Egypt Pulse

Women ready to run for office in Egypt

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Article Summary
Egyptian women are being groomed to win elections and become effective leaders once they do.

CAIRO — Egypt has yet to pass a law needed to hold local elections, but hundreds of women will not be wallflowers waiting for an invitation to run for office. Thanks to an initiative dubbed “The Councils Are Ours,” potential candidates will be prepared when the elections are finally held for the first time in eight years.

The Tadwein Gender Research Center's program is designed to support women's participation in local council elections. During a conference at the end of April, the women who received training last year were introduced. So far, the project has groomed 320 women in seven of Egypt's 27 governorates. That might seem like a drop in the bucket — considering the Egyptian Constitution allots a quarter of local councils’ roughly 64,000 seats to women — but the impetus could increase exponentially.

Training adviser Ahmed Hantish said the project will begin targeting parliamentary seats at a later stage.

Hantish told Al-Monitor the women's education stretches over a year and includes discussions with female decision-makers in parliament such as Nadia Henry and Manal Maher. This could help more women provide input into the pending legislation on local council administration. Parliament has been discussing that legislation for two years, and parliament Speaker Ali Abdel Aal said it will be issued this year so elections can be held before the end of 2018. 

After the January 25 Revolution in 2011, parliamentary and local councils were dissolved. Due to the subsequent absence of a law regulating local administrations, no local councils have been elected for eight years now.

Tadwein executive director Amal Fahmy pointed out that the lack of local councils in Egypt has been a burden on parliament, whose members have been called on to meet demands for services from their constituencies, which is essentially the role of local councils.

Fahmy said Tadwein's program includes awareness campaigns about women’s roles and the importance of their participation in local council elections and in the public domain in general. The initiative teaches women how to run independently or as part of a slate, and how to face problems they might encounter in elections — mainly the way society perceives them and their roles within the councils.

Maher told Al-Monitor the project's importance lies in changing communities' attitudes to accept women in elected posts. She noted Egyptian women face prejudice even today, as many people still see their role as being limited to that of housewife. The project includes a number of awareness campaigns to change society's view of women so it can accept that they are able to work in the public sphere like men, she said.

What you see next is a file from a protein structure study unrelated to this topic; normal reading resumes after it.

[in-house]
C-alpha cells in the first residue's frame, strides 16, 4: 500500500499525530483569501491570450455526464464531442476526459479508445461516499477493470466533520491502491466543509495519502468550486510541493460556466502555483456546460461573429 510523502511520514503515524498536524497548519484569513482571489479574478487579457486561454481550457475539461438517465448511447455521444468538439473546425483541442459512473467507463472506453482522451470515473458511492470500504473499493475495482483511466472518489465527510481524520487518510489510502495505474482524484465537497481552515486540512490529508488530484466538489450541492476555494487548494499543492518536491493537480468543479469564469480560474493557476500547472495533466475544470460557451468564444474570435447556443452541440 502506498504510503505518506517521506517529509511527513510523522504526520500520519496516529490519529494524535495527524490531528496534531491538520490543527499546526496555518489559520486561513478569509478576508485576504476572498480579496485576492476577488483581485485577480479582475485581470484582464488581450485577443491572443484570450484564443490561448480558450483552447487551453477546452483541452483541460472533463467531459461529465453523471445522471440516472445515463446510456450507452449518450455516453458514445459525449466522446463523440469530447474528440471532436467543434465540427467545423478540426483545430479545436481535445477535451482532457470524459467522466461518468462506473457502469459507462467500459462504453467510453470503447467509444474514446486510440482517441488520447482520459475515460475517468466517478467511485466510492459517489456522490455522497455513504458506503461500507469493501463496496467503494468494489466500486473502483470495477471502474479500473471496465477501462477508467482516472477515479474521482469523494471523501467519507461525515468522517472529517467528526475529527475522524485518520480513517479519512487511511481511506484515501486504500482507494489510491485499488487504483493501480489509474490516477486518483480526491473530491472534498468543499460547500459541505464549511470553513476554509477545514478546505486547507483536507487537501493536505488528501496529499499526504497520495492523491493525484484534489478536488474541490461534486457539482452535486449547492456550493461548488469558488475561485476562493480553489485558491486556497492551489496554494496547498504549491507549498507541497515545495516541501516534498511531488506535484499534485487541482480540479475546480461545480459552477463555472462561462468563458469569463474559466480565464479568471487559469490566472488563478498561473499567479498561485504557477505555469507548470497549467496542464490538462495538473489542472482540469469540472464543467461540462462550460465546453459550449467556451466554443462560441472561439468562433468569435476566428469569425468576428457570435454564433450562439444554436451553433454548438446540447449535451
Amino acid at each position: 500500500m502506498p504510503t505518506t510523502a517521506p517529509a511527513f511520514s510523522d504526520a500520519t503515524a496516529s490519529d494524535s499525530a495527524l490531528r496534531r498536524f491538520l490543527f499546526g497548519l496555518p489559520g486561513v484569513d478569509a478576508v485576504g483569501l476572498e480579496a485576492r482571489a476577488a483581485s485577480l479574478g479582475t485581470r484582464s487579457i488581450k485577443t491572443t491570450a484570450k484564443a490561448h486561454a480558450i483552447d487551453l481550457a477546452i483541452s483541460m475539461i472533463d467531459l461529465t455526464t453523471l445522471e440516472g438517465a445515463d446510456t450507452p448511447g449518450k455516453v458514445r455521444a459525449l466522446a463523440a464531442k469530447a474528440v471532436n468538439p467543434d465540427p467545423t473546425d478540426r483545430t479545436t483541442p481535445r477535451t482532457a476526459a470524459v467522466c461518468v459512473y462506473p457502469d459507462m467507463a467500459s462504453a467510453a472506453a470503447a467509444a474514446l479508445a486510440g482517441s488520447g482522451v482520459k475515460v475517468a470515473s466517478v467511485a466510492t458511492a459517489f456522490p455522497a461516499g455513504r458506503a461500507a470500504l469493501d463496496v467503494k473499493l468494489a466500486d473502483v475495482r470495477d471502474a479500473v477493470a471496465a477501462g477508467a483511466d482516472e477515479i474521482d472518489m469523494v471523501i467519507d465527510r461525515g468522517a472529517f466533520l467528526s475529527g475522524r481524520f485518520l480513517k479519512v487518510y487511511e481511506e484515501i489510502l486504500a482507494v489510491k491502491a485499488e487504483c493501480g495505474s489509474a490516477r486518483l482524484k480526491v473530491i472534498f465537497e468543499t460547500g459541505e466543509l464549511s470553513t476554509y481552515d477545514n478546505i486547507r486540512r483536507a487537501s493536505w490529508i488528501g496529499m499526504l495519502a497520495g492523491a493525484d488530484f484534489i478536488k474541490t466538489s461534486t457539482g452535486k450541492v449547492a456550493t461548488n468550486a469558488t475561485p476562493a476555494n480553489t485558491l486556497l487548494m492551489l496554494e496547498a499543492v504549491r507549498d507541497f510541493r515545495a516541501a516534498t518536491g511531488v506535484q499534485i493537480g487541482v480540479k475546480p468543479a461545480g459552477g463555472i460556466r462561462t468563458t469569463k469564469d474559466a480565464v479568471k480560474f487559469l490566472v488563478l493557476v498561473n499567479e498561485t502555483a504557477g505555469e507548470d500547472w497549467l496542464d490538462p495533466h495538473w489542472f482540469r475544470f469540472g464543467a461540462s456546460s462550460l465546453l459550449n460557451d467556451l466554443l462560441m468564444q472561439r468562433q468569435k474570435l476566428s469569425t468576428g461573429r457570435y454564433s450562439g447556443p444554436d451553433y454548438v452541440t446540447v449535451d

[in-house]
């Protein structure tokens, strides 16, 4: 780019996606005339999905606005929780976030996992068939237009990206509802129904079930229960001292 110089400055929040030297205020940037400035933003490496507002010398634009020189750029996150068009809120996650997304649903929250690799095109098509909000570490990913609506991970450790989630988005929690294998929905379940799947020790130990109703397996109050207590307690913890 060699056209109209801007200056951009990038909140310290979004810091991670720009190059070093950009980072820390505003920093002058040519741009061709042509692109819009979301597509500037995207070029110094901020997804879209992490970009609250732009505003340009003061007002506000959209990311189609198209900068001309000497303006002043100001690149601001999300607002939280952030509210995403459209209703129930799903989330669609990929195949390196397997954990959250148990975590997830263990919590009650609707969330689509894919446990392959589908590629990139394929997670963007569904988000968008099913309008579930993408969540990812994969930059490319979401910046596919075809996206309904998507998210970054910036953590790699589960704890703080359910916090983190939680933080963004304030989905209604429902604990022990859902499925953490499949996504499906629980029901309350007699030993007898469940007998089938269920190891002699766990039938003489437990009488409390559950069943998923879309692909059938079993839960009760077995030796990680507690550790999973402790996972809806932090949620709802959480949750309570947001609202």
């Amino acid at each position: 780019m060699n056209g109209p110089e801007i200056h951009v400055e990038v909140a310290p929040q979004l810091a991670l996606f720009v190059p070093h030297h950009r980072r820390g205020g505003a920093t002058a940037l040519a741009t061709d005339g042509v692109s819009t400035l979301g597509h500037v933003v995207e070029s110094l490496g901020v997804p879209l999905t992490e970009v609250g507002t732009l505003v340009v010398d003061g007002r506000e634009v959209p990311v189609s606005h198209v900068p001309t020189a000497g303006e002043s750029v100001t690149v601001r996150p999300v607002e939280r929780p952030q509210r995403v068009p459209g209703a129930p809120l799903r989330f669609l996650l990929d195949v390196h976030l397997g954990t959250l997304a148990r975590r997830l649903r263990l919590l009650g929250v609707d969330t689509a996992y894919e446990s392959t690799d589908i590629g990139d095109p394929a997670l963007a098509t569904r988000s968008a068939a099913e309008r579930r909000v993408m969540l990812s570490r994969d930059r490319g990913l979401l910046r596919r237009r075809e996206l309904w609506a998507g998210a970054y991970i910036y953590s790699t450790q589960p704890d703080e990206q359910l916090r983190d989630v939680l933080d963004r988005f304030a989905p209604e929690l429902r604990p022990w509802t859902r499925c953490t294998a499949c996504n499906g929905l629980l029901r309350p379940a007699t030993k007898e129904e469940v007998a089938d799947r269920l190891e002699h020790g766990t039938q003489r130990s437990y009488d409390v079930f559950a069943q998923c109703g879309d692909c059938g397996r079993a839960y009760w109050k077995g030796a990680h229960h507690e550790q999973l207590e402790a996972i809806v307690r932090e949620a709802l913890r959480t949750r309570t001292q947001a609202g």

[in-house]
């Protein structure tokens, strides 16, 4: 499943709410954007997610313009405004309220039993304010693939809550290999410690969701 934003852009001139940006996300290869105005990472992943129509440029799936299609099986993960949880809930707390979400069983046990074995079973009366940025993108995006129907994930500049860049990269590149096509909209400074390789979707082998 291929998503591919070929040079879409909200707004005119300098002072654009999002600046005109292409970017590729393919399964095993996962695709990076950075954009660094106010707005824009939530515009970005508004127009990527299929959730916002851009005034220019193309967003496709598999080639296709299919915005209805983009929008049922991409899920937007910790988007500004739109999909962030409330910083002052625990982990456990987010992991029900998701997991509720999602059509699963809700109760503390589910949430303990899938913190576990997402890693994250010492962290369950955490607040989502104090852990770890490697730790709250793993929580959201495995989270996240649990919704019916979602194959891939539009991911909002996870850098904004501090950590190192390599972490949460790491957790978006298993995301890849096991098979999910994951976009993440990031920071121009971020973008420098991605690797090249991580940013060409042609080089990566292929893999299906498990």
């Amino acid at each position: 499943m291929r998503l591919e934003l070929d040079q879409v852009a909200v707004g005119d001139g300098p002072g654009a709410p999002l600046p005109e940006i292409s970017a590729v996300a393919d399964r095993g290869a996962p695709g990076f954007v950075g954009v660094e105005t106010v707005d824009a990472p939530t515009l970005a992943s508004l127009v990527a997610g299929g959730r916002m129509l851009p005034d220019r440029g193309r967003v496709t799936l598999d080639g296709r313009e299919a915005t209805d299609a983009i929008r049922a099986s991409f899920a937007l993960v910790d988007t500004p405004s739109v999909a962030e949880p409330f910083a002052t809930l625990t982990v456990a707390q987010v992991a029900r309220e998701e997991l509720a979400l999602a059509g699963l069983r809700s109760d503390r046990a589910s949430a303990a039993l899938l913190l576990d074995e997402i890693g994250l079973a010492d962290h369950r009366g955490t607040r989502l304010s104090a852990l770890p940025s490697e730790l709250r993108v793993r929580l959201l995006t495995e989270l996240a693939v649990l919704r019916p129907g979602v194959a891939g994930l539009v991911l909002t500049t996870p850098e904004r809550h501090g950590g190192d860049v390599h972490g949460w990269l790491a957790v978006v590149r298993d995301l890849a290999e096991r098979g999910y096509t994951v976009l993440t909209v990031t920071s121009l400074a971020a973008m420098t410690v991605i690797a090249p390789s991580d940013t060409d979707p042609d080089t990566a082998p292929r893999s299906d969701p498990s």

Howaida Ezzat, who before the revolution was a member of the local council in Helwan, on the outskirts of Cairo, ran twice and won once. She has joined the training program.

“The program has helped me enhance my skills in the political work in Egypt and my abilities to run in the elections. I ran twice in the local elections. I was banking on my contacts, relatives and neighbors, rather than on a proper political platform,” she told Al-Monitor.

Ezzat said that the initiative has provided her with expertise on the role she should play in a local council, and how to participate effectively in local elections, particularly since the political landscape has changed since the revolution. She stressed that after the local council elections, she plans to throw her hat in the ring for the parliamentary elections.

The current Egyptian parliament has the largest representation of women ever, with 14.9% of the seats, according to 2016 statistics from the National Electoral Commission. The Tadwein project’s officials hope to achieve at least a similar percentage in local elections once the legislation is approved.

Maher told Al-Monitor the local administration draft law is one of the most-discussed bills in the community, as it was put forth by governors from all Egyptian provinces. She believes it will be impossible to hold local elections in 2018, which means the long-delayed draft will not be needed right away. The next parliament session is slated for October.

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Nadia Mabrouk is an Egyptian editor who founded the Investigational Surveys Unit at the newspaper Veto and presided over its investigations department. She currently works as an investigative editor at the newspaper Ad-Dustour.

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